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On December 18, 2018, the UK regulator Ofcom published its consultation proposal on the award of the 700MHz and 3.6–3.8GHz bands, which should be auctioned by 2Q20. A total of 200MHz of spectrum will be up for auction: 80MHz in the 700MHz band and 120MHz across the 3.6–3.8GHz band. This should significantly increase operators' spectrum holdings, particularly of 5G-suitable frequencies. In the design of the award, Ofcom has tried to address possible competition concerns by using spectrum caps and to ensure that mobile coverage improves through the use of coverage obligations.

Operators must be incentivized to bid for coverage obligations during spectrum auctions

Through the award of the 700MHz and 3.6–3.8GHz bands, Ofcom aims to encourage operators to improve mobile coverage, maintain strong competition in the market, and ensure sufficient and timely allocation of spectrum. Consequently, the regulator has taken the decision to introduce a spectrum cap as well as coverage obligations.

The UK telecoms market generally operates well with ongoing innovation and relatively low prices compared with other markets internationally. However, it is important that strong competition is maintained, and so certain detrimental outcomes of a spectrum auction must be avoided, such as a result that sees very asymmetrical shares of spectrum among operators. Some regulators have sought to introduce spectrum caps to prevent a situation like this from arising. Ofcom too has proposed to impose a cap of 37% on the total proportion of spectrum an operator may hold for mobile services. This is equivalent to 416MHz of spectrum and would limit the amount of spectrum that EE could acquire during the award to 120MHz, while Vodafone would be limited to acquiring a further 190MHz, and Three would be limited to acquiring 185MHz. This is the same cap that Ofcom originally set during the previous auction in 2018, but some of EE's competitors may still feel that the operator is not restricted enough. Given that previous spectrum auctions in the UK have experienced delays due to legal challenges over spectrum caps, it remains to be seen whether any operators choose to contest it again. Three in particular has campaigned for some time for a 30% total cap.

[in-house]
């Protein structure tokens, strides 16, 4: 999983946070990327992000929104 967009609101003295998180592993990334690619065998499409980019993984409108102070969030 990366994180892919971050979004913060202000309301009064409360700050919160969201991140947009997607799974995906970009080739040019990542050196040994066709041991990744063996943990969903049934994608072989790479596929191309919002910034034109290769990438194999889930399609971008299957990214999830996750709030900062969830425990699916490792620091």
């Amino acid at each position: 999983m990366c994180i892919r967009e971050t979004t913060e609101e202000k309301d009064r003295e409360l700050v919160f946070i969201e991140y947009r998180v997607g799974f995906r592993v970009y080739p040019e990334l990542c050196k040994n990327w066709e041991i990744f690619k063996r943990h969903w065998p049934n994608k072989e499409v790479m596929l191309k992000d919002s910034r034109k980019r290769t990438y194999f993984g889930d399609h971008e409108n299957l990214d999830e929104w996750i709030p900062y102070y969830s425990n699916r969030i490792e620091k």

In addition to a spectrum cap, Ofcom is proposing to include coverage obligations in the award for two winning bidders, each obligated operator will be required, within four years, to

  • extend good outdoor data coverage to at least 90% of the UK

  • improve coverage for at least 140,000 buildings that they do not already cover

  • provide coverage from at least 500 new mobile-mast stations in rural areas. This will ensure operators transform coverage in areas where it is lacking, rather than meeting the rules by just boosting existing signals.

The award will follow the form of a combinatorial clock auction (CCA) to allow bidders to choose to bid on packages made up of spectrum in different bands and with different coverage obligations. The 700MHz band will be auctioned in six lots of 2×5MHz, with a reserve price in the range of £100–240m ($129–309m) per lot, and four lots of 5MHz, with a reserve price of £1m per lot. The 3.6–3.8GHz band will be auctioned in 24 lots of 5MHz, with a reserve price in the range of £15–25m ($19–32m) per lot.

As the coverage obligations will require significant investment from operators, this will be reflected in the price for frequencies that carry these rules, which could be discounted by as much as £300–400m ($386–515m). It is crucial that regulators provide incentives for bidders to bid for a coverage obligation alongside spectrum to ensure that coverage is improved. However, in this case, Ofcom is not mandating that operators bid for a coverage obligation as well as spectrum allocations. Here it will be imperative then that the discount offered to those bidding for a coverage obligation is high enough to encourage operators to bid. While roaming obligations could also be imposed on operators who acquire spectrum, Ofcom has chosen not to include this obligation in this auction. Instead, the proposal outlines the possibility that mutually agreed roaming arrangements onto a host network would count toward the fulfillment of coverage obligations, provided the service onto which the obligated operator roams meets the obligation requirements.


Further reading

5G Service Provider Tracker: 4Q18, GLB007-000195 (January 2019)

Spectrum Auction Tracker: 2018, GLB005-000094 (October 2018)

Spectrum by Operator in Europe: 2018, GLB005-000051 (May 2018)


Sarah McBride, Analyst, Regulation

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